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Endosonographic Staging for N1 DiseaseEndosonographic Staging for N1 Disease FREE TO VIEW

Jouke T. Annema, MD, PhD
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From the Department of Respiratory Medicine, Academic Medical Center Amsterdam.

CORRESPONDENCE TO: Jouke T. Annema, MD, PhD, Department of Respiratory Medicine, Academic Medical Center Amsterdam, Meibergdreef 9, PO Box 22660, 1100 DD Amsterdam, The Netherlands; e-mail: j.t.annema@amc.nl


FINANCIAL/NONFINANCIAL DISCLOSURES: The author has reported to CHEST that no potential conflicts of interest exist with any companies/organizations whose products or services may be discussed in this article.

Reproduction of this article is prohibited without written permission from the American College of Chest Physicians. See online for more details.


Chest. 2015;147(3):e122. doi:10.1378/chest.14-2577
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To the Editor:

I congratulate Dooms et al1 on their important study recently published in CHEST (January 2015) that investigated the role of endosonography for mediastinal nodal staging in patients with operable and resectable lung cancer and suspicion of N1 involvement based on CT and PET imaging. To my surprise, the sensitivity of endosonography to detect N2 disease was only 38%, with a negative predictive value of 81%. First, the data show that the sensitivity of endosonography in subcentimeter fluorodeoxyglucose-PET nonavid nodes is inferior in comparison with the sensitivity of enlarged and/or fluorodeoxyglucose-PET avid nodes (94%).2 Second, of key interest are the 14 patients whose conditions were staged as false-negative. In only one of these patients, endobronchial ultrasound (EBUS) was followed by endoscopic ultrasound (EUS) or EUS performed with the EBUS scope (EUS-B). Importantly, in eight of the 14 patients, the missed metastases (located in stations 4L, 7, and 8) were located well within reach of EUS-B, and in two more patients, nodes in station 5 could have been well visualized and possibly sampled. In this scenario, as stated by the authors, a sensitivity of > 70% theoretically could have been reached.

For adequate EBUS-guided sampling of small nodes (in this study only 6.9 mm), thin and flexible 25G needles can be helpful. Furthermore, besides the actual endosonographic nodal detection, subcentimeter nodal sampling of stations 4L (paratracheal left) and 7 (subcarinal) often is far easier to perform by a transesophageal (EUS-B) approach compared with a transbronchial (EBUS) approach.3 This specifically applies to a setting using conscious sedation (94% in this study) where cough regularly compromises adequate nodal aspiration.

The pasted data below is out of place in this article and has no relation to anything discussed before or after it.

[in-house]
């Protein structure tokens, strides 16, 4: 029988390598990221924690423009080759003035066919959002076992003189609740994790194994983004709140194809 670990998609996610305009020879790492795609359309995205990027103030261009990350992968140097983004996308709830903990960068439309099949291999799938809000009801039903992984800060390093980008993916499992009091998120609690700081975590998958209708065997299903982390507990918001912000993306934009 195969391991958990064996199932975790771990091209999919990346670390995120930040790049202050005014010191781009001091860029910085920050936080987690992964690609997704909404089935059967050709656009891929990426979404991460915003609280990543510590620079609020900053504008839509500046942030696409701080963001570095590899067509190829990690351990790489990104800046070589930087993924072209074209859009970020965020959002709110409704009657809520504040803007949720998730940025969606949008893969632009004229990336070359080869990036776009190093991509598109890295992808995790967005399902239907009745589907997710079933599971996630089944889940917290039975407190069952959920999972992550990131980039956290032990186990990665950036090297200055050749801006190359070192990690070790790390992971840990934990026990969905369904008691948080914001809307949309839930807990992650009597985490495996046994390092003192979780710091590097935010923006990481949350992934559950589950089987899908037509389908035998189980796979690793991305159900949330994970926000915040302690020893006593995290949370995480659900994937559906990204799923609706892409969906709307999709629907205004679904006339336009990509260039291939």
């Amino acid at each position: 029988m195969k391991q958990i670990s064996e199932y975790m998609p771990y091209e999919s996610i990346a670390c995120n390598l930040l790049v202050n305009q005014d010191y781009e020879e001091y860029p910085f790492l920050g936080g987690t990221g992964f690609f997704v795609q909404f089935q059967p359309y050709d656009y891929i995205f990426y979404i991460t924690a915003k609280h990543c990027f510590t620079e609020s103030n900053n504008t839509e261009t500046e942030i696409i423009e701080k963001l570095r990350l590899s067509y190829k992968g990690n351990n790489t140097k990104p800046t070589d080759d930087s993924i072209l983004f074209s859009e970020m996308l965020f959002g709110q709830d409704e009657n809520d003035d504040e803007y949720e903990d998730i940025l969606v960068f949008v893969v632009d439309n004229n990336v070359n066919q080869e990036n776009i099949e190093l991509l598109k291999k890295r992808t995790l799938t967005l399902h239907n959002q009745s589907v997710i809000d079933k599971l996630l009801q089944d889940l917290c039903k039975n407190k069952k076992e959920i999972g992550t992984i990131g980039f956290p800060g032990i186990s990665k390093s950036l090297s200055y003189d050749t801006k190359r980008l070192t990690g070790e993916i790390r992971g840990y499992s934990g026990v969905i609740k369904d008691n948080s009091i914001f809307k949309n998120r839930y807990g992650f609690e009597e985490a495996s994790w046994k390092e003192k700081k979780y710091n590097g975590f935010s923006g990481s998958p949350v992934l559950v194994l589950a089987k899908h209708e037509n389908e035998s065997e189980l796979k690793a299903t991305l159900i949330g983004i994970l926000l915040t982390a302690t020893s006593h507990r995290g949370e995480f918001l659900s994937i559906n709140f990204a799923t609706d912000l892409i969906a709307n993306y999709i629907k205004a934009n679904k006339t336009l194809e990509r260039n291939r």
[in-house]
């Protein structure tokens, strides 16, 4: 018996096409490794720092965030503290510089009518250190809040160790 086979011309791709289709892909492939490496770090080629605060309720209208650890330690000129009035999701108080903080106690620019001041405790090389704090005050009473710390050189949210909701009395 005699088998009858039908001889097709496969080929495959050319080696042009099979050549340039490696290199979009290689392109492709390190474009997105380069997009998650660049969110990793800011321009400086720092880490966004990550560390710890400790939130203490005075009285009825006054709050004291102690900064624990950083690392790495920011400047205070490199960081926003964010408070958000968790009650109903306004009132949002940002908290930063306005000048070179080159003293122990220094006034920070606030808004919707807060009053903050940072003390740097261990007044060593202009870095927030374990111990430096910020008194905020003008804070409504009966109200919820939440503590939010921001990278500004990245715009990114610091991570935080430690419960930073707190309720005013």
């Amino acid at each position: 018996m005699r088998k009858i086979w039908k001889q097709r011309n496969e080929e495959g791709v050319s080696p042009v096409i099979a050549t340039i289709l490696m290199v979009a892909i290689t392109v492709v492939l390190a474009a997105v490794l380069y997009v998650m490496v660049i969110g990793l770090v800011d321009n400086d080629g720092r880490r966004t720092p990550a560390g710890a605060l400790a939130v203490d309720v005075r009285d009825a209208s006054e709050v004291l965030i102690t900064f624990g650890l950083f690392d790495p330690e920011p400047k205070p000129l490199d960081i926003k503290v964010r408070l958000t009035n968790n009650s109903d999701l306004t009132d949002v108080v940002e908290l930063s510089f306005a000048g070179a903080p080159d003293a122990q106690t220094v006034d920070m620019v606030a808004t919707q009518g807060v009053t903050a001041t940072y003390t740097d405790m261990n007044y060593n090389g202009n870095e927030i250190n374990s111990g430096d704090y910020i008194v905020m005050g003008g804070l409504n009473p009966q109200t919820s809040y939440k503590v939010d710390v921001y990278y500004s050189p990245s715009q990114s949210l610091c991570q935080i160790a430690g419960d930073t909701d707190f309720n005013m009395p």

In the Assessment of Surgical Staging vs Endoscopic Ultrasound in Lung Cancer: a Randomized Clinical Trial (ASTER Study), the landmark trial comparing endosonography with surgical staging,4 combined EBUS + EUS staging (sensitivity of 85%) was performed instead of staging by EBUS only. In a meta-analysis, combined EBUS + EUS-B staging proved to be superior over staging by EBUS alone.5 I do not agree with the conclusion of Dooms et al1 that endosonography is an unsatisfactory test to detect mediastinal nodal metastases in cN1 lung cancer; in my opinion, EBUS alone is. My interpretation of the study findings is that in cN1 disease, especially in patients with an adenocarcinoma, EBUS should be followed routinely by EUS-B. This scenario should be investigated, as should the added value of a confirmatory mediastinoscopy in that specific setting.

References

Dooms C, Tournoy KG, Schuurbiers O, et al. Endosonography for mediastinal nodal staging of clinical N1 non-small cell lung cancer: a prospective multicenter study. Chest. 2015;147(1):209-215. [CrossRef] [PubMed]
 
Gu P, Zhao YZ, Jiang LY, Zhang W, Xin Y, Han BH. Endobronchial ultrasound-guided transbronchial needle aspiration for staging of lung cancer: a systematic review and meta-analysis. Eur J Cancer. 2009;45(8):1389-1396. [CrossRef] [PubMed]
 
Annema JT. When will we finally adopt endoscopic ultrasound? Chest. 2014;146(3):e117. [CrossRef] [PubMed]
 
Annema JT, van Meerbeeck JP, Rintoul RC, et al. Mediastinoscopy vs endosonography for mediastinal nodal staging of lung cancer: a randomized trial. JAMA. 2010;304(20):2245-2252. [CrossRef] [PubMed]
 
Zhang R, Ying K, Shi L, Zhang L, Zhou L. Combined endobronchial and endoscopic ultrasound-guided fine needle aspiration for mediastinal lymph node staging of lung cancer: a meta-analysis. Eur J Cancer. 2013;49(8):1860-1867. [CrossRef] [PubMed]
 

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References

Dooms C, Tournoy KG, Schuurbiers O, et al. Endosonography for mediastinal nodal staging of clinical N1 non-small cell lung cancer: a prospective multicenter study. Chest. 2015;147(1):209-215. [CrossRef] [PubMed]
 
Gu P, Zhao YZ, Jiang LY, Zhang W, Xin Y, Han BH. Endobronchial ultrasound-guided transbronchial needle aspiration for staging of lung cancer: a systematic review and meta-analysis. Eur J Cancer. 2009;45(8):1389-1396. [CrossRef] [PubMed]
 
Annema JT. When will we finally adopt endoscopic ultrasound? Chest. 2014;146(3):e117. [CrossRef] [PubMed]
 
Annema JT, van Meerbeeck JP, Rintoul RC, et al. Mediastinoscopy vs endosonography for mediastinal nodal staging of lung cancer: a randomized trial. JAMA. 2010;304(20):2245-2252. [CrossRef] [PubMed]
 
Zhang R, Ying K, Shi L, Zhang L, Zhou L. Combined endobronchial and endoscopic ultrasound-guided fine needle aspiration for mediastinal lymph node staging of lung cancer: a meta-analysis. Eur J Cancer. 2013;49(8):1860-1867. [CrossRef] [PubMed]
 
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